Barbie goes DIY
by Dylan Galbraith
February 02, 2013 11:55 PM | 8102 views | 0 0 comments | 11 11 recommendations | email to a friend | print
Bonnie Turner recently started making furniture for her granddaughter's Barbie Dolls and it has grown into a hobby for the Canton resident.  <br> Todd Hull
Bonnie Turner recently started making furniture for her granddaughter's Barbie Dolls and it has grown into a hobby for the Canton resident.
Todd Hull
slideshow
1-31-13 Barbie Furniture 05.A bathroom vanity and shower made with 12x12 glass tile sheets from the hardware store. Staff/Todd Hull
1-31-13 Barbie Furniture 05.A bathroom vanity and shower made with 12x12 glass tile sheets from the hardware store. Staff/Todd Hull
slideshow
When it comes to creating miniature Barbie furniture, Canton resident Bonnie Turner is not in it for the money.

“It all started because of my love of my granddaughters,” she said. “Last year they got old enough that they became interested in Barbies. And so I knew for Christmas that it was going to be a Barbie Christmas.”

Turner has two granddaughters: Mya who is 6 years old, and Abbie who is 3 years old.

“They both enjoy playing with it (the Barbie furniture),” Turner said.

To make the furniture, Turner uses ordinary, inexpensive materials in creative ways. A lamp, for example, consists of a cloth draped over a Dixie cup that is turned upside down on top of a dowel rod.

For two bed pieces — one of which is a bunk bed — Turner used cheap plywood and particle board.

The bathroom vanity she made is complete with small mirrors, little beads as bars of soap, and fruit cups serving as sinks.

Even popsicle sticks find their way into Turner’s creations. They are hot glued together and used as chairs.

As Turner says, “Everything I did I tried to keep it where it would be something I could do again without it being expensive.”

Sometimes, it is not even necessary to leave the house to find materials.

“Every time I would get ready to throw something away, I thought, could I make something out of this?” Turner said. “It kind of made me look at things that you were getting ready to throw away differently and think if I could somehow fashion that into a piece of Barbie furniture.”

Turner also draws some inspiration for her Barbie furniture from her mother.

“I remember the first thing that she made was chairs out of oatmeal cans,” Turner recalls. “So I just started cutting apart some oatmeal cans and getting some material. From there, I thought that I certainly can make some beds and some other things, as well.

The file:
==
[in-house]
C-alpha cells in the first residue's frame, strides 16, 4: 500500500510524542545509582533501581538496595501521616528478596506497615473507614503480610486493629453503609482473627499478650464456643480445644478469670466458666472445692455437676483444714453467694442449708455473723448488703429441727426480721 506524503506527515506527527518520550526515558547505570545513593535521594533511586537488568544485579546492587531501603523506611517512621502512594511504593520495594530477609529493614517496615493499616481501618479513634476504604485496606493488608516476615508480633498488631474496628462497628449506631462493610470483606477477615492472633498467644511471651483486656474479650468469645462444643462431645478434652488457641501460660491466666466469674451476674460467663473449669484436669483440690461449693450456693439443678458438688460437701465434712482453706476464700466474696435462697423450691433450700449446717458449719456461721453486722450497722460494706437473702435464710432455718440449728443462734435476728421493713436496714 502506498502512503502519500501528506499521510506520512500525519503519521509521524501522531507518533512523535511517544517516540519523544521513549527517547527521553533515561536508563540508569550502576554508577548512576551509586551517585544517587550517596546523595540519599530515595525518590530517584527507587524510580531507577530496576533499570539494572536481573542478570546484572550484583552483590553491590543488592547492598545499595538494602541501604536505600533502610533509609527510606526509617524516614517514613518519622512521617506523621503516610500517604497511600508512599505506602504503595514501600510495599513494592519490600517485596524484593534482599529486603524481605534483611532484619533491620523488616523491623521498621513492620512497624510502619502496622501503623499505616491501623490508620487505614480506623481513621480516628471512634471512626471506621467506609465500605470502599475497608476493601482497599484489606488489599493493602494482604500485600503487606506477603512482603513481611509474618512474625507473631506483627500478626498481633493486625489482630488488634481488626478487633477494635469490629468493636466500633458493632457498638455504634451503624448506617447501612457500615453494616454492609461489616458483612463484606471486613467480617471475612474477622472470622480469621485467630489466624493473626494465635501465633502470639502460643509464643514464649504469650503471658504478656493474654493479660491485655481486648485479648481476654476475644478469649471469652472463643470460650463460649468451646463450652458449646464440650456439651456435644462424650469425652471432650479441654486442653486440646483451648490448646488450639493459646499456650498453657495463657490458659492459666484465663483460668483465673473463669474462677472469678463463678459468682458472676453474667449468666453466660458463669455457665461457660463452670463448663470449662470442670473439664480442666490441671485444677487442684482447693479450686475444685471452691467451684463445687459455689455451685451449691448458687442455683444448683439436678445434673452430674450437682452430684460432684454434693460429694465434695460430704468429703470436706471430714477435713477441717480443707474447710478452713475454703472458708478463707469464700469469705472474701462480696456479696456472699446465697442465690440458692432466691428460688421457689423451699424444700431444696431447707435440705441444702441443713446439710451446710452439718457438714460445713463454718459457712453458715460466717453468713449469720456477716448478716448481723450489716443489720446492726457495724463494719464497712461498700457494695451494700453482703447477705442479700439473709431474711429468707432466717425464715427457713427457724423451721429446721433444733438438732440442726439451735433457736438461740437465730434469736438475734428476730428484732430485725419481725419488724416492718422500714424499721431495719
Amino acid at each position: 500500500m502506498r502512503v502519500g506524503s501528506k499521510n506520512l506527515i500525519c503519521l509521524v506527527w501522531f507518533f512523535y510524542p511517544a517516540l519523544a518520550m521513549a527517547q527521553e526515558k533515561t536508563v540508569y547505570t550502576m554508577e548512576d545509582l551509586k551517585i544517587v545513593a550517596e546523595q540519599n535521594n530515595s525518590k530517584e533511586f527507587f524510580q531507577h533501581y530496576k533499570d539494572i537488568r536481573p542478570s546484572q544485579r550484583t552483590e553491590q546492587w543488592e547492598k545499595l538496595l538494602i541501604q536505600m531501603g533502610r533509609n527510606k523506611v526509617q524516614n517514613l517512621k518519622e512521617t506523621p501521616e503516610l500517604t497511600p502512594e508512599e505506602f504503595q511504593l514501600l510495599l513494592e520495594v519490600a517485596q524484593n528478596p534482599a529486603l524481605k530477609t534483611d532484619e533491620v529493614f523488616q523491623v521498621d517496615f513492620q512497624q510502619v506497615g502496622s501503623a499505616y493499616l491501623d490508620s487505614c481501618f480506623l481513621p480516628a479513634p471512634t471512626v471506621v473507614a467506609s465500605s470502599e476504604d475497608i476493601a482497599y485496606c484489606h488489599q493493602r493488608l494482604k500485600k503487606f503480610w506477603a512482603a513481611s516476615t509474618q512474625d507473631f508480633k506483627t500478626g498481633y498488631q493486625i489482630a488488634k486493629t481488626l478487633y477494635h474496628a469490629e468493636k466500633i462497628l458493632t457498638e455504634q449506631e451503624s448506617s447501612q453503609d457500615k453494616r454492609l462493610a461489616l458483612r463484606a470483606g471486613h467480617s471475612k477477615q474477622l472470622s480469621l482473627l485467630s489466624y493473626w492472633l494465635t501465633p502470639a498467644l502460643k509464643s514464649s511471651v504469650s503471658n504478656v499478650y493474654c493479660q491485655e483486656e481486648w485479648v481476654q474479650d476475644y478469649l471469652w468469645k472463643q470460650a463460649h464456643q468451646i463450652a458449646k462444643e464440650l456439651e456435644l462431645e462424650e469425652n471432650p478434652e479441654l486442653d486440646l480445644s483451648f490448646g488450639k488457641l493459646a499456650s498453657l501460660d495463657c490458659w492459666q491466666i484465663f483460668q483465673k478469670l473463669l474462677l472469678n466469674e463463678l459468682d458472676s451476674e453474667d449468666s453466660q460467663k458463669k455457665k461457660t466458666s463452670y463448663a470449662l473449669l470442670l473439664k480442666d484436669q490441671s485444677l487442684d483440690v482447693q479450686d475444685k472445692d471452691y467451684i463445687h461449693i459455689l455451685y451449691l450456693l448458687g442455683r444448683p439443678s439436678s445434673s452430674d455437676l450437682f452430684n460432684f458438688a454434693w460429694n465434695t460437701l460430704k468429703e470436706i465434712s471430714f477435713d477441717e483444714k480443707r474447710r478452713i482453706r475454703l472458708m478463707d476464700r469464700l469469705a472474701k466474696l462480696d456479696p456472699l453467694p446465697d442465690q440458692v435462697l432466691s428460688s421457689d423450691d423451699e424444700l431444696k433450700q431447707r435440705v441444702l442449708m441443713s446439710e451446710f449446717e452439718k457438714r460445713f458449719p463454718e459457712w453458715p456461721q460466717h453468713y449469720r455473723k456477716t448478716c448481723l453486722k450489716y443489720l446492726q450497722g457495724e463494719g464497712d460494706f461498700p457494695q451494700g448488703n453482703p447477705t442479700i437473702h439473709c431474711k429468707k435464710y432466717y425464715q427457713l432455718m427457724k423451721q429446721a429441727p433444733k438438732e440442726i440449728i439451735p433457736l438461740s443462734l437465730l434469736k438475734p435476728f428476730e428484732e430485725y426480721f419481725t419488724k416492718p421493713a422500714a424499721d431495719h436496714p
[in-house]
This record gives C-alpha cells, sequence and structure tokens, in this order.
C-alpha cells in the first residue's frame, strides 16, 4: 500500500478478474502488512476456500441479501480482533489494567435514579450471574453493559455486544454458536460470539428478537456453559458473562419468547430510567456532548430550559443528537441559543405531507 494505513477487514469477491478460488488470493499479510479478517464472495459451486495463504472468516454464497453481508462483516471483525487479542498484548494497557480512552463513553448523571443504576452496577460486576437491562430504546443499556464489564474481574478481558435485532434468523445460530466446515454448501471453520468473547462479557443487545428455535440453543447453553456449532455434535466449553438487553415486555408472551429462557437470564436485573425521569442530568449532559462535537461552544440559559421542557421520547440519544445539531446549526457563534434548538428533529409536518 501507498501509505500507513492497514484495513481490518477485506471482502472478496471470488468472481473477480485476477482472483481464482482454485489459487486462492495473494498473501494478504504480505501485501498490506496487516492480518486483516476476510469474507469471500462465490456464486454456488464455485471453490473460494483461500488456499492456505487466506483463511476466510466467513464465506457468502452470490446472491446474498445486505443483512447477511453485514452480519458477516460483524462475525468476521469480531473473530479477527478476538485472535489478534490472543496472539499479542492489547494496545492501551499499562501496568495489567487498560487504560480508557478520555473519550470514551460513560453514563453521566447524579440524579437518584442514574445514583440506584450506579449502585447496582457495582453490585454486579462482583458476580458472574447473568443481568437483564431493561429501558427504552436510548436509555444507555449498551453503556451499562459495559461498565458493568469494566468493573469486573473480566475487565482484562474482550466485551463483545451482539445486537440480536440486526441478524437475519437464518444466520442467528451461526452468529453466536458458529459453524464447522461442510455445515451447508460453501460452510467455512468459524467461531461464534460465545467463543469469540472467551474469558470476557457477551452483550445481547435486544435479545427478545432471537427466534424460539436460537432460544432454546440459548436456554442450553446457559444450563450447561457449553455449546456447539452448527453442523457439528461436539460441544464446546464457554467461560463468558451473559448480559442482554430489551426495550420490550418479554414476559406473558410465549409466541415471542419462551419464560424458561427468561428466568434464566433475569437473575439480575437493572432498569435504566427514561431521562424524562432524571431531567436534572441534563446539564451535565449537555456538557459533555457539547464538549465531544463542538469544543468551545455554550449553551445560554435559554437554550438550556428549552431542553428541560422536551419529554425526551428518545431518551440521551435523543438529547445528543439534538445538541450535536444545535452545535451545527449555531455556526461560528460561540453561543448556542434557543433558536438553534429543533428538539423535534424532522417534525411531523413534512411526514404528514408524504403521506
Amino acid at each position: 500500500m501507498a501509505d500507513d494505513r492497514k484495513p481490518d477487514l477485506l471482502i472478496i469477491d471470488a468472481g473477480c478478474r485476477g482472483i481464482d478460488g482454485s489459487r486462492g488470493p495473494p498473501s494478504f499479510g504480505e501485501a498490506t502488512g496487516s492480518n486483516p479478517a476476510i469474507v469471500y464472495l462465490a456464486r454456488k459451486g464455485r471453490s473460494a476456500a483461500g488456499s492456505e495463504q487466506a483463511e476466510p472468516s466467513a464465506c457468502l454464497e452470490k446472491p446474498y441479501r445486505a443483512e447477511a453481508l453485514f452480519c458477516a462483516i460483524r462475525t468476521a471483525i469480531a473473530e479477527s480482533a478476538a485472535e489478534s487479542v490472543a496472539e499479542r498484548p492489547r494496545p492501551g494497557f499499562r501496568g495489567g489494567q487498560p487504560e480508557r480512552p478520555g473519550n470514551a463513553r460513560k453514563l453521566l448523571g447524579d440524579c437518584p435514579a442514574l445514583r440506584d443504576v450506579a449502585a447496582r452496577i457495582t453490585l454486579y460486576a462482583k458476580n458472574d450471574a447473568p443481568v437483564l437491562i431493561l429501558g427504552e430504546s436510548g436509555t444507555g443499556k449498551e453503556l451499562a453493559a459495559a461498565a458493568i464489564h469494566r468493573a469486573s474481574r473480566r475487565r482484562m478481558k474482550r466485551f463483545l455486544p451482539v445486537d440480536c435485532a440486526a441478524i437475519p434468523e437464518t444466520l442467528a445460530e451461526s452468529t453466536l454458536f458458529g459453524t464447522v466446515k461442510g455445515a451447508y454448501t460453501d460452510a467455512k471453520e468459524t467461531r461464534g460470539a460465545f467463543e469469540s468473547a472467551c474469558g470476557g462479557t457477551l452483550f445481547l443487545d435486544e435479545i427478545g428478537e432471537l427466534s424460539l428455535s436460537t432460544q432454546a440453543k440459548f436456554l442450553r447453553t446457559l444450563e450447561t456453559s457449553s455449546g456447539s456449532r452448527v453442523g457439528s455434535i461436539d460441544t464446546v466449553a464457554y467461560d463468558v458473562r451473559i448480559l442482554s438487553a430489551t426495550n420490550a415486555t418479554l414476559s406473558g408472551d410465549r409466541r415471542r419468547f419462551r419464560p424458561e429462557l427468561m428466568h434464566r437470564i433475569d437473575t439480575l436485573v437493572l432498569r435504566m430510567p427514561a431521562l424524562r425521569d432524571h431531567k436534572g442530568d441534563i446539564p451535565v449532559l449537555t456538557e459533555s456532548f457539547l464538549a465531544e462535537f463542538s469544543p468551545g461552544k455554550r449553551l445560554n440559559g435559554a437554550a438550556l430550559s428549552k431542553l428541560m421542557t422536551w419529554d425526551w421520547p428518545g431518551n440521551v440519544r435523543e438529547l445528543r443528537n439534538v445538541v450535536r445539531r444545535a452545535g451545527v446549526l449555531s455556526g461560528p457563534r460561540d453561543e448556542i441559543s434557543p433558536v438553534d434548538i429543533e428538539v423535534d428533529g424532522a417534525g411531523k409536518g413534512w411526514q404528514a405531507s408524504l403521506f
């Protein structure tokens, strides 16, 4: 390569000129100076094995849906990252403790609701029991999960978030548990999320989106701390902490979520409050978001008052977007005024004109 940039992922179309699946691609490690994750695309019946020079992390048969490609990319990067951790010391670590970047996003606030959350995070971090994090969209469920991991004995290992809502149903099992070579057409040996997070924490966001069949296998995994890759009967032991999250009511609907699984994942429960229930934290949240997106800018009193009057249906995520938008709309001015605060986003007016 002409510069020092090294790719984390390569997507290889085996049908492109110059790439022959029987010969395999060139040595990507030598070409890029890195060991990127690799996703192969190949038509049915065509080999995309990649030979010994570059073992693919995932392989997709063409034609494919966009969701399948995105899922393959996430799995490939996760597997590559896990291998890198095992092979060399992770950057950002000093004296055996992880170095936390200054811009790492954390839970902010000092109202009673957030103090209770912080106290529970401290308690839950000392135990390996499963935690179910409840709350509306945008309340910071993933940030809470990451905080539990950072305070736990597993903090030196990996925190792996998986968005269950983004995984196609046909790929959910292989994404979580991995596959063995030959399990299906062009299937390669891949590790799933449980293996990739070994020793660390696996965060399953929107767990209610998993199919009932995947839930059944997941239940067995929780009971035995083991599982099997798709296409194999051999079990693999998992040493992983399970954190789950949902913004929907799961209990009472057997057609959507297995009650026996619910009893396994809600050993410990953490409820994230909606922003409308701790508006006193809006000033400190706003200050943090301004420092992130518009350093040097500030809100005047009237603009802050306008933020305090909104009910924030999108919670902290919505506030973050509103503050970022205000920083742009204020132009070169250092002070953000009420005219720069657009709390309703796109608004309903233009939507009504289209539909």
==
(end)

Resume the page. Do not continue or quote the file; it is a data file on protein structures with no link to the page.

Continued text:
“My mom was very creative. When I was a little girl, she made all of our Barbies and our furniture, and she could sew really well. She even made all of our Barbie clothes.”

As far as the tools she uses to make her creations, Turner says that “most of the time it was just a hot glue gun and material.”

She offers some advice for those wanting to make Barbie furniture: “Having a heavy material to hot glue onto cardboard or something is important. You need a good sturdy material to work with. You don’t want something that’s slippery.”

Other than a hot glue gun and an exacto knife, Turner uses inexpensive materials. All the sofas she makes are made out of heavy cardboard boxes and foam stuffing.

“You just look around at the craft store and you find cute pieces of material,” she said. “It’s trial and error on a lot of it.”

However, she also needed to research how to create the pieces.

“I did a lot of research on the Internet of other people who had made Barbie furniture. Unfortunately, I thought most of the websites I saw didn’t have quality products. I thought that my girls would have that torn up in no time. You have to make it where it’s sturdy because they’re just little kids.”

Although Turner believes the kind of Barbie furniture sold at stores is too hard. She says that children also need soft pillows and cushions.

“I think the furniture you can make (at home) is a lot better than what you can buy. The stuff that you buy is OK, but it doesn’t look like real furniture. Everything is hard plastic.”

And Turner’s Barbie furniture can be used with other dolls as well.

But for those looking to buy Turner’s crafted furniture, she said she might not part with them.

“As spring comes closer and more people get out for the different fairs and activities, maybe I’ll make a few pieces and see what people think of them. I know Canton has their First Fridays, and I’ve thought about making some extra pieces to take up there to sell. And if they don’t sell, my granddaughters will be just fine.”

Besides, every time Turner makes a piece of Barbie furniture, her granddaughters think they should get to keep it.

Turner is trying to show other people that making Barbie furniture is easy, fun and inexpensive.

“I think there’s other grandmothers or moms out there who are on a budget. At Wal-Mart, you can get a whole package of dowel rods for a dollar or so,” she said. “It’s so easy. And you’ll have the best stuff for your kids and they’ll think it’s really great. Plus, they like to get involved.”

Children aren’t the only ones who can get involved. Even after her granddaughters have finished playing with their Barbie furniture, Turner will straighten it up again.

“People accused me of doing this for my own benefit, not my granddaughters,” she says. “They say I’m having a little too much fun with all this. Well, maybe that’s true, too.”

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